The strategy also predicts that owners of medium- and heavy-duty trucks – most of whom are small businesses – could save an estimated $5.8 billion by 2050 from reduced vehicle maintenance costs and fuel cost savings by switching to zero-emission vehicles, the agency noted.

The multi-agency Clean Truck Strategy also includes a “prioritized set” of 34 actions that state agencies will implement to support the transition to zero-emission heavy- and medium-duty vehicles across seven different categories of initiatives, including procurement policies and programs, vehicle incentives and financing, infrastructure planning and investments, utility strategies, workforce development, and regulatory actions.

The plan also relies in part on proposals with the governor’s fiscal year 2023 budget plan, including a new electric school bus incentive program and a clean truck replacement program, alongside new federal funding opportunities to build out electric vehicle charging infrastructure.

As part of this multi-agency clean truck draft, the Colorado DOT said Gov. Polis’ administration is expected by the end of 2022 to submit a request to set a hearing to the state Air Quality Control Commission to consider adopting rules to reduce pollution from diesel vehicles and to further support the transition to zero-emission trucks and buses.

Minnesota DOT Works to ‘Rejuvenate’ Live Snow Fences

The Minnesota Department of Transportation plans to “rejuvenate” seven so-called “living snow fences” in southwest Minnesota as part of a month-long effort to ensure the 20-year-old plantings can survive for another two decades.

[Above photo by the Minnesota DOT]

The agency noted that a “living snow fence” is comprised of trees, shrubs, native grasses, and/or wildflowers to trap snow as it blows across fields, piling it up before it reaches a bridge or roadway.

“Rejuvenation” work includes pruning healthy trees while removing and replacing any dead trees and shrubs. The agency noted it schedules such work on living snow fences between March and April specifically to reduce interference with the state’s bat and bird populations.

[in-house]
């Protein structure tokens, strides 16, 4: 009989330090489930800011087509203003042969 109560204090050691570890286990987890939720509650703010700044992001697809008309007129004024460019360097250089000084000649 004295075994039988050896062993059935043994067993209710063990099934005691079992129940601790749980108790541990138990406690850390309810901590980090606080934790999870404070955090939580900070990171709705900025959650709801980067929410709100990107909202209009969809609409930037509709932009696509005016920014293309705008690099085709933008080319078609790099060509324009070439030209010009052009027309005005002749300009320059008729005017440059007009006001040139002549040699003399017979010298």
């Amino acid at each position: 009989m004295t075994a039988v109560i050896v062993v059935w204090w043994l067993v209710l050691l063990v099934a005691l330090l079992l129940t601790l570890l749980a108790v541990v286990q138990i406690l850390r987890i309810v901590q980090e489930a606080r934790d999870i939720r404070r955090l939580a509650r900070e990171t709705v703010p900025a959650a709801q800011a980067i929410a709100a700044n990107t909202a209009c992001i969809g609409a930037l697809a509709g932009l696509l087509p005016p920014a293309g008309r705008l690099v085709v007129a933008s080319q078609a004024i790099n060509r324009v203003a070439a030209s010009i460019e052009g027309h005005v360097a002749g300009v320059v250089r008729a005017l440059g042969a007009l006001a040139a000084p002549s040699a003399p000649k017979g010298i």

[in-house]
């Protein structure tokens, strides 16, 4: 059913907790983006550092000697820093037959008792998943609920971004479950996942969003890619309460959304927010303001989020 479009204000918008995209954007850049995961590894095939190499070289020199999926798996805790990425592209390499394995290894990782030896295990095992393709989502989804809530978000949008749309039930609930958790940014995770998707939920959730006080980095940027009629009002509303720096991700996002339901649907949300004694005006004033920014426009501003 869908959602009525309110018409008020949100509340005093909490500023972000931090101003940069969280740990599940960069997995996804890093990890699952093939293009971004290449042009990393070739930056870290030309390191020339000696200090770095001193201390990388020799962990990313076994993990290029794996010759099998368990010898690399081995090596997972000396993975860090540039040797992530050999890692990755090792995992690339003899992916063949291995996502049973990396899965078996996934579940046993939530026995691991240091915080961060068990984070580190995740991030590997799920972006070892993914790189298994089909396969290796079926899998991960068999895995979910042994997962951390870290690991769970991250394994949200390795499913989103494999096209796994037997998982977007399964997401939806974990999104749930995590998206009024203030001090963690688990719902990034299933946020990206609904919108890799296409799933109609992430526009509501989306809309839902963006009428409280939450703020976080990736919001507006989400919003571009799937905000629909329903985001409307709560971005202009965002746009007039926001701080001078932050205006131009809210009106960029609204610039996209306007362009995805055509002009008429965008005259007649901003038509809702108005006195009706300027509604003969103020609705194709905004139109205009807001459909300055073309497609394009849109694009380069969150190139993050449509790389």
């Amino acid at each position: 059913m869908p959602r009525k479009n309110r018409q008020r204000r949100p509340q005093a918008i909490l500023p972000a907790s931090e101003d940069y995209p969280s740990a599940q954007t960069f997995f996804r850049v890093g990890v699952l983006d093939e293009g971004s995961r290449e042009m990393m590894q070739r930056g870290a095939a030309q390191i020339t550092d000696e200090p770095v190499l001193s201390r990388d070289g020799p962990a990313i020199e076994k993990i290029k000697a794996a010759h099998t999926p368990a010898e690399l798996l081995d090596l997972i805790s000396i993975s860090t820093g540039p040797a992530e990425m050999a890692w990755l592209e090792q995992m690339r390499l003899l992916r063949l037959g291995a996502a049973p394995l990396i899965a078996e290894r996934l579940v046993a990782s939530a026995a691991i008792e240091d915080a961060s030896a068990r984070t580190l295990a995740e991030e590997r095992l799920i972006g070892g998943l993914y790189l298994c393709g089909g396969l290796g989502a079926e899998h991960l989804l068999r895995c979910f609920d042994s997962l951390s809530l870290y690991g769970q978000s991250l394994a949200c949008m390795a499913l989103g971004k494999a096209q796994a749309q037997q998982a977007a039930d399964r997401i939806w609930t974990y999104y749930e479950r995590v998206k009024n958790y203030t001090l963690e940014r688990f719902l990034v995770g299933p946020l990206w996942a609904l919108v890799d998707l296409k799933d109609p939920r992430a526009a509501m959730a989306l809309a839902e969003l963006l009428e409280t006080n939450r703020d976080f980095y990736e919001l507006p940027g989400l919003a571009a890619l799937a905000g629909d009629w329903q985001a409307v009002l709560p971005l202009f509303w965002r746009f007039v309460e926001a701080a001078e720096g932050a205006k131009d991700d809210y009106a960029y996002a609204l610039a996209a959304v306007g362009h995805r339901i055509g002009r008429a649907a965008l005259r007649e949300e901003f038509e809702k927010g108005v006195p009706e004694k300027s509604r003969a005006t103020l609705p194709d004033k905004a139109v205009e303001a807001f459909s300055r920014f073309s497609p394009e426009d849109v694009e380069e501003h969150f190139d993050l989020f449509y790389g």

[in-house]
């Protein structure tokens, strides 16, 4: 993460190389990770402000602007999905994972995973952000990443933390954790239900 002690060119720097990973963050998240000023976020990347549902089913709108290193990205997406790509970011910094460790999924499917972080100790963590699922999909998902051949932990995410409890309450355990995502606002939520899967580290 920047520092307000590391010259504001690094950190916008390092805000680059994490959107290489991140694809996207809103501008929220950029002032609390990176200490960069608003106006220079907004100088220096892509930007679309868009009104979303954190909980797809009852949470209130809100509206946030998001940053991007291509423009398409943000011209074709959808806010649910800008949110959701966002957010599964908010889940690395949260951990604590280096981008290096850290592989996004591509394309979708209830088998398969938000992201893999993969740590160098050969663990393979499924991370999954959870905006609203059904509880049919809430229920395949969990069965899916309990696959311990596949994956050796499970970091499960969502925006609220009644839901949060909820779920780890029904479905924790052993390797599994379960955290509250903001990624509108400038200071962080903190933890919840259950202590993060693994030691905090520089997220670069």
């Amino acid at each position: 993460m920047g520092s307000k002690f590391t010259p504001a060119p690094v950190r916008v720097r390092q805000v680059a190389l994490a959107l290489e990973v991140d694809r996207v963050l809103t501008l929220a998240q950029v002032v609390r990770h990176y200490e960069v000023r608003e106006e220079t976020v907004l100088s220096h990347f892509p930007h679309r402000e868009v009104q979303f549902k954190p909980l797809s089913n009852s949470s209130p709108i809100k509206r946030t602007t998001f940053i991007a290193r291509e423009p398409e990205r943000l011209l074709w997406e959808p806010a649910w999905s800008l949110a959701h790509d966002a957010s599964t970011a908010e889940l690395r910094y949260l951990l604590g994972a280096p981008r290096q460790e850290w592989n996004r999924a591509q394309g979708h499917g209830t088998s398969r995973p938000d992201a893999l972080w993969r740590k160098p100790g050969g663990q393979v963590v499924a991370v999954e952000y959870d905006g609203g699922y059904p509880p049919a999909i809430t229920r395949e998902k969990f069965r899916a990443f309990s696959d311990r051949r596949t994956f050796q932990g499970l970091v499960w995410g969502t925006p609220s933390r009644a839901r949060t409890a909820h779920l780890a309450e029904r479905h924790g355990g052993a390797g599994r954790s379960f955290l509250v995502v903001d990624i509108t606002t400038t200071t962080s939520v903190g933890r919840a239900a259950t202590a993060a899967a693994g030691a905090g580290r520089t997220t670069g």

“A living snow fence is more than landscaping and highway beautification, it serves a purpose,” explained Dan Gullickson, Minnesota DOT’s blowing snow control shared services program supervisor, in a statement.

“We use nature to control blowing snow and rejuvenating these living snow fence sites will safeguard the health and vitality of the plantings,” he added.

The Minnesota DOT said living snow fences offer multiple infrastructure benefits, including:

  • Prevent the formation of large snowdrifts and icing on roads.
  • Improve motorist visibility by reducing whiteout conditions due to blowing snow.
  • Control soil erosion and reduce spring flooding.
  • Lessen environmental impact by reducing the need to use salt on the roads during winter.

KYTC Prepares to do Battle with ‘Noxious Weeds’

The Kentucky Transportation Cabinet is gearing up to control the growth of noxious and nuisance weeds along roadsides throughout the state starting in April.

[Above photo by the KYTC]

KYTC is targeting targets 11 noxious weeds with this effort: Johnson grass, giant foxtail, Canada thistle, nodding thistle, common teasel, multiflora rose, Amur honeysuckle, poison hemlock, marestail, Japanese knotweed, and kudzu.

KYTC added that local property owners may file a request that highway crews treat select nuisance weeds found on adjacent state-owned rights of way as well. To request weed treatment request submit a written application to the local KYTC highway district office, the agency added.

“Weeds are more than a nuisance-they pose safety concerns,” explained KYTC Secretary Jim Gray in a statement.

“Actively treating the weeds on state-maintained property enhances driver visibility near roadways, prevents damage to ditches and drains, and minimizes the presence of plants that attract deer near highways,” he said.

Noxious weeds often invade and destroy the roadside turf grass, leaving those areas vulnerable to erosion, KYTC added. They can also smother native plants through rapid reproduction and long-term persistence.

Twenty years ago, the Federal Highway Administration published a compendium of resources aimed at removing invasive species of plants that might take root along roadways nationwide. They can cause “significant changes” to local ecosystems, upsetting ecological balances and causing economic harm to the country’s agricultural and recreational sectors.

Workshop: Grid Integration of EV Charging Infrastructure

The U.S. Department of Transportation recently released its National Electric Vehicle Infrastructure Formula program guidance, which tasks states to develop plans for electric charging infrastructure deployment along major highway corridors.

[Above photo by the Ohio DOT]

To help states develop such plans, the GridWise Alliance, the American Association of State Highway and Transportation Officials, the National Association of State Energy Officials, and the National Association of Regulatory Utility Commissioners are hosting a workshop to explore electric grid considerations related to EV infrastructure investment under NEVI.

Held March 14 from 2:00 pm to 4:00 pm eastern, the workshop will feature:

  • Highlights from the GridWise Alliance paper ‘Near-Term Grid Investments for Integrating Electric Vehicle Charging Infrastructure.’
  • Industry insights on innovative technology solutions.  
  • Utility perspectives on EV charging infrastructure deployment.
  • State perspectives on grid-EV challenges.
  • A group discussion period regarding which utility and technology firms provide the best support to states as they develop EV charging network investment plans.

To register for this workshop, click here.